Johnson Family Farm.jpg

The Johnson family farm dates to 1864. Photo circa 1940s. (Submitted photo)

The 1945 fire that destroyed Hotel Del Otero...the public lives of the Andrews Sisters...“Roundhouse Rodney” taking kids on a tour of the old Tonka Toys factory...maybe even that 1985 “Cranberry House” fire set in Mound by Marjorie Congdon Caldwell (she of Glensheen fame): the big stuff gets a lot of play, and sometimes it’s the smaller quirks of history and the everyday memories that are harder to preserve.

The Westonka Hisorical Society (WHS), in partnership with the Lake Minnetonka Communications Commission (LMCC), is now looking to chronicle these memories through a new video project that will record interviews with people who have long been connected to the area.

“Our interest is in the history as well the people,” said Pam Myers, a long-time volunteer with WHS. Myers has taken the lead on the project.

“Westonka Memories” is a 10-part series that already has documented some of the childhood memories of Independence Mayor Marvin Johnson, Becky Thorpe and Joy Grundeen.

“Even with family members often times we don’t talk enough about the history,” said Johnson, speaking to Myers over Zoom in the series’ first episode. “There’s several questions I should have asked my mother and dad over the years about this or that that I don’t have an answer for, and nobody can answer them for me now.”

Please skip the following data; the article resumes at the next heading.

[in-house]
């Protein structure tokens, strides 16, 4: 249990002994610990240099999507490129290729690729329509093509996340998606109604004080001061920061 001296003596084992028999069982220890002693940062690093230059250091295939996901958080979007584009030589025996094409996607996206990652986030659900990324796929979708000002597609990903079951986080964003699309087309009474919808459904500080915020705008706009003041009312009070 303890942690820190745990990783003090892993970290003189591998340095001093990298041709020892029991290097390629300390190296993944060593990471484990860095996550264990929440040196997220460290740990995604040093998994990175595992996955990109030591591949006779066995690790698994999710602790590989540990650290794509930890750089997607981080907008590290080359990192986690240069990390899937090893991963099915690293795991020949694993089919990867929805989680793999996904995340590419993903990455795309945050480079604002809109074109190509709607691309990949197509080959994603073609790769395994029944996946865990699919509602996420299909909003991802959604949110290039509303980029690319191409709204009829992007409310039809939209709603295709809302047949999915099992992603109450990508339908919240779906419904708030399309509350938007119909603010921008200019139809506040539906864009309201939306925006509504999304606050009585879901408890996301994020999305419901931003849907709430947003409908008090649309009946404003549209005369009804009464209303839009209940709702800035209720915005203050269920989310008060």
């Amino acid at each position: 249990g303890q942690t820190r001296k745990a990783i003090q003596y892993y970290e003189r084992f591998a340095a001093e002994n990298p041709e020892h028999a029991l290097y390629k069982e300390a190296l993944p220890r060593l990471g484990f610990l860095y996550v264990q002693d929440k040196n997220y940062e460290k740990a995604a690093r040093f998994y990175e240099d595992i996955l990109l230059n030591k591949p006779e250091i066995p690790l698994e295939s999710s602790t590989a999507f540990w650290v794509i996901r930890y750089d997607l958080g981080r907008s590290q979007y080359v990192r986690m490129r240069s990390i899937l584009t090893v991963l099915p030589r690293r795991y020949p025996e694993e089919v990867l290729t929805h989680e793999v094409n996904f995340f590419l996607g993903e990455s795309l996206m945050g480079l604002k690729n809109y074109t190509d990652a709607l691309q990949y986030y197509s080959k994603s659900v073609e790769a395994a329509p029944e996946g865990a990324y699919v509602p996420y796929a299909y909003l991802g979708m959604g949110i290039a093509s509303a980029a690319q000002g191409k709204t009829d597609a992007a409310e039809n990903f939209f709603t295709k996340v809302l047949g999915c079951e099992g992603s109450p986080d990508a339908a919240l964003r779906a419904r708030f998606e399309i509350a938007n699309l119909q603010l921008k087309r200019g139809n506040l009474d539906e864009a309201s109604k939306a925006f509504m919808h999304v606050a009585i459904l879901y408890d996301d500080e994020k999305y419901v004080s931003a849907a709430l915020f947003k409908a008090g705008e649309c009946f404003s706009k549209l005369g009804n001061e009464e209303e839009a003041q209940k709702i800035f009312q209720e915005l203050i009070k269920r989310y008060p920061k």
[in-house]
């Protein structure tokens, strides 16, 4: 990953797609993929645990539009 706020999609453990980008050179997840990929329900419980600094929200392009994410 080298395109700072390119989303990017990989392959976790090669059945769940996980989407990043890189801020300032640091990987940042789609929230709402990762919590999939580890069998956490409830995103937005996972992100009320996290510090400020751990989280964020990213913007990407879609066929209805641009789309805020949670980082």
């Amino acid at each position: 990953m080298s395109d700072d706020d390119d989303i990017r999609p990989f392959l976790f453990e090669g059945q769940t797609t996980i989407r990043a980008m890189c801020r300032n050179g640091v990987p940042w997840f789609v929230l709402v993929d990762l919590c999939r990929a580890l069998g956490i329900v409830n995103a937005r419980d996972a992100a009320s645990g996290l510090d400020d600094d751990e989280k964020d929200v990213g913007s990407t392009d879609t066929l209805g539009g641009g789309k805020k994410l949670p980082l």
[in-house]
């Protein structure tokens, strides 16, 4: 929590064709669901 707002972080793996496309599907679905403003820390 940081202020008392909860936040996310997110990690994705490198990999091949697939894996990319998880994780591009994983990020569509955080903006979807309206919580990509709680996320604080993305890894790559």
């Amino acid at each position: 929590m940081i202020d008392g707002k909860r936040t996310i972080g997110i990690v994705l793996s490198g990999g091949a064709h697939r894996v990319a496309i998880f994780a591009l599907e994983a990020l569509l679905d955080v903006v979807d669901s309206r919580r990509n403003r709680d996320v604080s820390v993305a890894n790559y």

Johnson said he remembered a schoolteacher staying with his family when he was a child but that he doesn’t have any recollection of her having dinner with them or of any of the conversations they had.

“We don’t ask enough questions,” Johnson later told Laker Pioneer, adding that his brothers and sisters had told him they learned a lot from his interview with Myers.

Myers said the video project aims to capture the experiences of local residents who have memories to share about the schools, the old homesteads and, importantly, everyday life in Westonka.

The historical society has worked with LMCC on numerous productions over the past five years; many of these have been recorded talks that took place at Lake Minnetonka Shores senior living facility over the cooler months of the year. Those productions, though, were suspended with the onset of the coronavirus pandemi.

“But you still want to do what you initially intended to do,” said Chris Vogt, LMCC’s productions manager. That means educational community production for LMCC and, for WHS, actively telling local history.

The historical society’s brick-and-mortar location at Mound City Hall was closed back in March because of the pandemic, and its volunteers have largely been working individually and closed off from the public, readying new displays on schools days, family life and prehistory. “Westonka Memories” has become a way to engage with people again and to begin a living record of Westonka’s smaller and more personal histories.

“Westonka Memories” is available through the WHS’ and LMCC’s YouTube channels, as well as at westonkahistoricalsociety.org.

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